NOTE: This is a repost of an article published earlier on my blog and at the Globe and Mail. Worth a revisit. —
Tiny is now the new big — when it comes to goals. Are your goals small enough to make a big enough difference?
Recently, I’ve been talking a lot about goals — with friends, with my clients and in my own personal reflection. Not surprising since the early part of the year is typical timing to reflect on goals and new beginnings. But something has changed. Whereas I used to ask “Are you thinking big enough?” I’m now asking “Are your goals small enough?”
Huh? What? Yes, you heard me right. Each day, I find I’m reminded of the HUGE value of setting TINY goals. In fact, I’m now so BIG on TINY that I might even have to change my company name from Big Cheese Coaching to Tiny or Little Cheese Coaching.
Not really. But just saying so to make a point.
Quick story: one of my long-standing goals has been to clean my office. I mean really clean it out. Make the shelves and all the other spaces actually workable instead of storing old, irrelevant ‘stuff’. Embarrassing to say (and I won’t tell you how long-standing this goal has been), this is actually a BIG goal for me because I’ve let it go too long. My clean-up now feels so daunting and every time I think about it – something far more important (or interesting) takes precedence. So the shelves get heavier with stuff that doesn’t need to be there and the desk – where’s my desk? Oh yes, under that pile. This has been a great source of frustration and my procrastination has kept me stuck, stuck, stuck.
Until one day recently when I changed the goal. Instead of saying “I have to clean my office,” I changed my goal to “I want to clean that tiny corner of my office today.”
Guess what happened? I cleaned that tiny corner in my office! It was fairly effortless yet it made a MASSIVE difference to me. I felt a HUGE gust of relief (clean space can do that). I’m now ready to set my sights on my next TINY space.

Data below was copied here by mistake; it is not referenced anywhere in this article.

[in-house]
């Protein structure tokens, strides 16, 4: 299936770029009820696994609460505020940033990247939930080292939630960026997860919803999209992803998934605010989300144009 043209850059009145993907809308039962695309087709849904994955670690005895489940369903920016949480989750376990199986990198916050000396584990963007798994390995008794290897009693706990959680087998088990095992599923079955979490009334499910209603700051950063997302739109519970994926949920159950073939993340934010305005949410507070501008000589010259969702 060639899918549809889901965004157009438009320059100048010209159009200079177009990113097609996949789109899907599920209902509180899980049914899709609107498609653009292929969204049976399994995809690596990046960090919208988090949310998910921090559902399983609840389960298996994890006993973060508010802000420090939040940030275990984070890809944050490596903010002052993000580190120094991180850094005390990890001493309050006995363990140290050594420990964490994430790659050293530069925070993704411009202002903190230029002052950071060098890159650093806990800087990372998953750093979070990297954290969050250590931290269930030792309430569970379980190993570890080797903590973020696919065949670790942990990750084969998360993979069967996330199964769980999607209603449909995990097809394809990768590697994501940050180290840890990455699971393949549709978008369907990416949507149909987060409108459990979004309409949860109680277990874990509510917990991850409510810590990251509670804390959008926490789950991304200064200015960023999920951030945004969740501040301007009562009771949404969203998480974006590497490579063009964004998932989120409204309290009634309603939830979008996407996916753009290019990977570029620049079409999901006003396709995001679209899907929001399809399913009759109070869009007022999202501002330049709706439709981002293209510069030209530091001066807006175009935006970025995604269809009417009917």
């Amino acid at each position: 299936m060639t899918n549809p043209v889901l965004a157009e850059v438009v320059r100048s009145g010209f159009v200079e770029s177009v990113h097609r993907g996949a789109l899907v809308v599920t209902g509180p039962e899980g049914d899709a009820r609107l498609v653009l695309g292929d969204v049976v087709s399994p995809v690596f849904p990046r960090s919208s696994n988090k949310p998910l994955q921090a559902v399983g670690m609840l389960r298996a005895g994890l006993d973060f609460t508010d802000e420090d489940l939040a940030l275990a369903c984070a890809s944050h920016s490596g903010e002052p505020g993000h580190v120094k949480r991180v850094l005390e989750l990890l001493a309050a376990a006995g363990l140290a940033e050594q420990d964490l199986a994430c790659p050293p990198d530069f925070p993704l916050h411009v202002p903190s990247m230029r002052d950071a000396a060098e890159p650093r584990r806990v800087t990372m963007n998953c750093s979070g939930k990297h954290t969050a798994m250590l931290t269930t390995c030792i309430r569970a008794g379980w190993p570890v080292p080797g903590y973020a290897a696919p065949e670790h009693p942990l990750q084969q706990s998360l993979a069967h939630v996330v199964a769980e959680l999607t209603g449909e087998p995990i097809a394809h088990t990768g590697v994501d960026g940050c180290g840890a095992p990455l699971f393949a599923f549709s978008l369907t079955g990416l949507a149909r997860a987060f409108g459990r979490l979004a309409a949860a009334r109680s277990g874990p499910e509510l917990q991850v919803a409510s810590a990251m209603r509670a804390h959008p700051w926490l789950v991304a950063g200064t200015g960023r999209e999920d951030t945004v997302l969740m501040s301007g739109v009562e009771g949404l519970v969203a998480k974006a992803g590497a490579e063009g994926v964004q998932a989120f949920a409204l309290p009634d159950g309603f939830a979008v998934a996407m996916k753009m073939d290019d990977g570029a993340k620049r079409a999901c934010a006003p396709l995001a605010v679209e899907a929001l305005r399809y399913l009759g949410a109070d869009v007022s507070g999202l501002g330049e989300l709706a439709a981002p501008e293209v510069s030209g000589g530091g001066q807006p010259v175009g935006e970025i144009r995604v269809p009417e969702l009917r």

Lesson learned? Right-size your goal. I’m not saying all goals need to be tiny. What I’m saying is that there is huge merit in including tiny goals in your life. Sure – big goals have a place and can be energizing too – but even in those there may be nuggets of opportunities for tiny goals along the way.
Think about your own goals? Do you have enough tiny goals in the mix? Are you focusing only on the big ones? Getting stuck? Bogged down by the ‘bigness’ of them? Can you break your big goal down into multiple smaller goals?
It’s time for TINY to step it up and take the spotlight.
Here are 5 Reasons Tiny Goals Can Make a Big Impact:
1) Tiny goals are easier to start with. Setting tiny goals can help bust or mitigate the procrastination factor.Tackling a large project is easier to start if you focus on one small part of it. Similarly, getting started on working towards a goal like getting in shape is a heck of a lot easier if you set realistic, smaller goals to start with – and then build on from there. So rather than going for “Ironman triathlon” before you’ve even donned your first pair of running shoes, how about something like building up towards your first 5k or 10K?
2) Tiny goals can be part of a larger goal. We’ve all heard of the expression ‘chunk it down’. By chunking down a large goal into smaller goals, the challenge becomes more attainable and it is easier to focus on one part (milestone) at a time. Got any massive reports to write or projects to complete? Can you create smaller goals to map out the journey to completion?
3) Tiny goals give you the experience of success and “action momentum”. The adage “success generates success” isn’t just a nice saying, it really is true. When you successfully take steps and achieve some results you are more likely to feel motivated to take further steps and will experience “action momentum” which helps you to continue taking positive steps towards your goal
4) Tiny goals allow you to celebrate which bolsters positivity. We now know that positivity has been scientifically proven to broaden your mind and increase your potential for success over time. People who practice positivity are more apt to reach and achieve bigger goals. Why not use tiny goals as positivity bolsters to help you spiral upwards towards greater success?
5) Tiny goals can help you develop a habit of setting goals, achieving goals and celebrating goals – which can make you happier. Pursuing goals is fundamental to experiencing a meaningful life. Often people don’t even realize when it’s time to refresh goals or create new ones for where they are in their work and life. Learning to set meaningful goals regularly and to right-size them can contribute to a happier, healthier, more satisfying life.
Now isn’t that a worthy goal in itself?